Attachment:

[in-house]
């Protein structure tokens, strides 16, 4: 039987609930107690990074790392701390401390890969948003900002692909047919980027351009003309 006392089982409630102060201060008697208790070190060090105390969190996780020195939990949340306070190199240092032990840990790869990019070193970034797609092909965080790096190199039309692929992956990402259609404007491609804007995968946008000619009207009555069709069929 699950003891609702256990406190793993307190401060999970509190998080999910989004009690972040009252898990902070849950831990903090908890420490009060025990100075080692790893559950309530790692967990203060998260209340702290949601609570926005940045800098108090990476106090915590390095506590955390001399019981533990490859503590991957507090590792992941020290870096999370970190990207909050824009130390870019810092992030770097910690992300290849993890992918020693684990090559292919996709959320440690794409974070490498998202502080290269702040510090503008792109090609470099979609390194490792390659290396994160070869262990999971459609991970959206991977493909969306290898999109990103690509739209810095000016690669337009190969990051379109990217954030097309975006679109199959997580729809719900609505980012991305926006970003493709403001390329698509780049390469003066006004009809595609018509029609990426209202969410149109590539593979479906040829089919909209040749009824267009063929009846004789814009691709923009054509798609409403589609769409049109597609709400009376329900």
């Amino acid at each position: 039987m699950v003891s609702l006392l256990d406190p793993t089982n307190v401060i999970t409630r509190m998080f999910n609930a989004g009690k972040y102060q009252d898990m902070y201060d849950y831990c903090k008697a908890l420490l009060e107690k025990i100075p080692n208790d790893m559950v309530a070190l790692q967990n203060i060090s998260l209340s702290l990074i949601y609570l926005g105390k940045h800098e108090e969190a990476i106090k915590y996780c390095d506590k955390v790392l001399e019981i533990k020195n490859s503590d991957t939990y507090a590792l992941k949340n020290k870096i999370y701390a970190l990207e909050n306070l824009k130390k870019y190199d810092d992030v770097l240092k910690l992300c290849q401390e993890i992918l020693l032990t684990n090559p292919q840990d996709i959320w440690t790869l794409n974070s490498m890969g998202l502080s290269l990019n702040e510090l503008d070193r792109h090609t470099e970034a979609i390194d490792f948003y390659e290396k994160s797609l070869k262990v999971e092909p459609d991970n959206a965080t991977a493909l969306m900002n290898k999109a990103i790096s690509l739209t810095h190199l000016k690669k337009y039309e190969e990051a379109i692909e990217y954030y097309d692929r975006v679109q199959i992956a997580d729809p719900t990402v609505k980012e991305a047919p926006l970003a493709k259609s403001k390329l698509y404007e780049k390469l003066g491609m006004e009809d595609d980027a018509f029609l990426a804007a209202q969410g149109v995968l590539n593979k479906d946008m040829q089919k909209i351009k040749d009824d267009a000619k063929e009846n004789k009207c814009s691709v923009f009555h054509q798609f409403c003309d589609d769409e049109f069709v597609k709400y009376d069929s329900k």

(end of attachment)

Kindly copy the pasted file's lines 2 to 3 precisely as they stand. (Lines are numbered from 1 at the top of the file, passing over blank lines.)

């Protein structure tokens, strides 16, 4: 039987609930107690990074790392701390401390890969948003900002692909047919980027351009003309 006392089982409630102060201060008697208790070190060090105390969190996780020195939990949340306070190199240092032990840990790869990019070193970034797609092909965080790096190199039309692929992956990402259609404007491609804007995968946008000619009207009555069709069929 699950003891609702256990406190793993307190401060999970509190998080999910989004009690972040009252898990902070849950831990903090908890420490009060025990100075080692790893559950309530790692967990203060998260209340702290949601609570926005940045800098108090990476106090915590390095506590955390001399019981533990490859503590991957507090590792992941020290870096999370970190990207909050824009130390870019810092992030770097910690992300290849993890992918020693684990090559292919996709959320440690794409974070490498998202502080290269702040510090503008792109090609470099979609390194490792390659290396994160070869262990999971459609991970959206991977493909969306290898999109990103690509739209810095000016690669337009190969990051379109990217954030097309975006679109199959997580729809719900609505980012991305926006970003493709403001390329698509780049390469003066006004009809595609018509029609990426209202969410149109590539593979479906040829089919909209040749009824267009063929009846004789814009691709923009054509798609409403589609769409049109597609709400009376329900």
């Amino acid at each position: 039987m699950v003891s609702l006392l256990d406190p793993t089982n307190v401060i999970t409630r509190m998080f999910n609930a989004g009690k972040y102060q009252d898990m902070y201060d849950y831990c903090k008697a908890l420490l009060e107690k025990i100075p080692n208790d790893m559950v309530a070190l790692q967990n203060i060090s998260l209340s702290l990074i949601y609570l926005g105390k940045h800098e108090e969190a990476i106090k915590y996780c390095d506590k955390v790392l001399e019981i533990k020195n490859s503590d991957t939990y507090a590792l992941k949340n020290k870096i999370y701390a970190l990207e909050n306070l824009k130390k870019y190199d810092d992030v770097l240092k910690l992300c290849q401390e993890i992918l020693l032990t684990n090559p292919q840990d996709i959320w440690t790869l794409n974070s490498m890969g998202l502080s290269l990019n702040e510090l503008d070193r792109h090609t470099e970034a979609i390194d490792f948003y390659e290396k994160s797609l070869k262990v999971e092909p459609d991970n959206a965080t991977a493909l969306m900002n290898k999109a990103i790096s690509l739209t810095h190199l000016k690669k337009y039309e190969e990051a379109i692909e990217y954030y097309d692929r975006v679109q199959i992956a997580d729809p719900t990402v609505k980012e991305a047919p926006l970003a493709k259609s403001k390329l698509y404007e780049k390469l003066g491609m006004e009809d595609d980027a018509f029609l990426a804007a209202q969410g149109v995968l590539n593979k479906d946008m040829q089919k909209i351009k040749d009824d267009a000619k063929e009846n004789k009207c814009s691709v923009f009555h054509q798609f409403c003309d589609d769409e049109f069709v597609k709400y009376d069929s329900k």